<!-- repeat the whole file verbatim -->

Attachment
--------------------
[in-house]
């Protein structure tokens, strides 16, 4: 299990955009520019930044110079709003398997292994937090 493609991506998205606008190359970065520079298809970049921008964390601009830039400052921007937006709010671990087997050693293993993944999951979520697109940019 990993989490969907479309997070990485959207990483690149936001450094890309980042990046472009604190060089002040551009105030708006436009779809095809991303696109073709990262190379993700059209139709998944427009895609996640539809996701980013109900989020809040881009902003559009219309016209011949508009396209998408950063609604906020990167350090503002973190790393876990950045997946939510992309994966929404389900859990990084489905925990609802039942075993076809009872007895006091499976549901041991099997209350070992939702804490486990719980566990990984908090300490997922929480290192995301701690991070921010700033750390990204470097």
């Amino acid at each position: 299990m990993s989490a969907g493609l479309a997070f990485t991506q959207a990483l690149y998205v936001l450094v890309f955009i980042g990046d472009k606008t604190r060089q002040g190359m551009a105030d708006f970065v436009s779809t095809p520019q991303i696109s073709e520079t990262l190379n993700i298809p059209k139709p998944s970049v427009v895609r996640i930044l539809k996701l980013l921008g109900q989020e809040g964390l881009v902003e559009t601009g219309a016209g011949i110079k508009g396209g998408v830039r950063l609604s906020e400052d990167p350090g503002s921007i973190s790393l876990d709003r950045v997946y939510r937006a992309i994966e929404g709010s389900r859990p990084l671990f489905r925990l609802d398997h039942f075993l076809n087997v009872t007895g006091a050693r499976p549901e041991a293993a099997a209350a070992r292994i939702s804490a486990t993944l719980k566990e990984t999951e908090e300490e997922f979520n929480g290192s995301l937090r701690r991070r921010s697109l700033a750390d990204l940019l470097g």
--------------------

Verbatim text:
[in-house]
């Protein structure tokens, strides 16, 4: 299990955009520019930044110079709003398997292994937090 493609991506998205606008190359970065520079298809970049921008964390601009830039400052921007937006709010671990087997050693293993993944999951979520697109940019 990993989490969907479309997070990485959207990483690149936001450094890309980042990046472009604190060089002040551009105030708006436009779809095809991303696109073709990262190379993700059209139709998944427009895609996640539809996701980013109900989020809040881009902003559009219309016209011949508009396209998408950063609604906020990167350090503002973190790393876990950045997946939510992309994966929404389900859990990084489905925990609802039942075993076809009872007895006091499976549901041991099997209350070992939702804490486990719980566990990984908090300490997922929480290192995301701690991070921010700033750390990204470097």
């Amino acid at each position: 299990m990993s989490a969907g493609l479309a997070f990485t991506q959207a990483l690149y998205v936001l450094v890309f955009i980042g990046d472009k606008t604190r060089q002040g190359m551009a105030d708006f970065v436009s779809t095809p520019q991303i696109s073709e520079t990262l190379n993700i298809p059209k139709p998944s970049v427009v895609r996640i930044l539809k996701l980013l921008g109900q989020e809040g964390l881009v902003e559009t601009g219309a016209g011949i110079k508009g396209g998408v830039r950063l609604s906020e400052d990167p350090g503002s921007i973190s790393l876990d709003r950045v997946y939510r937006a992309i994966e929404g709010s389900r859990p990084l671990f489905r925990l609802d398997h039942f075993l076809n087997v009872t007895g006091a050693r499976p549901e041991a293993a099997a209350a070992r292994i939702s804490a486990t993944l719980k566990e990984t999951e908090e300490e997922f979520n929480g290192s995301l937090r701690r991070r921010s697109l700033a750390d990204l940019l470097g």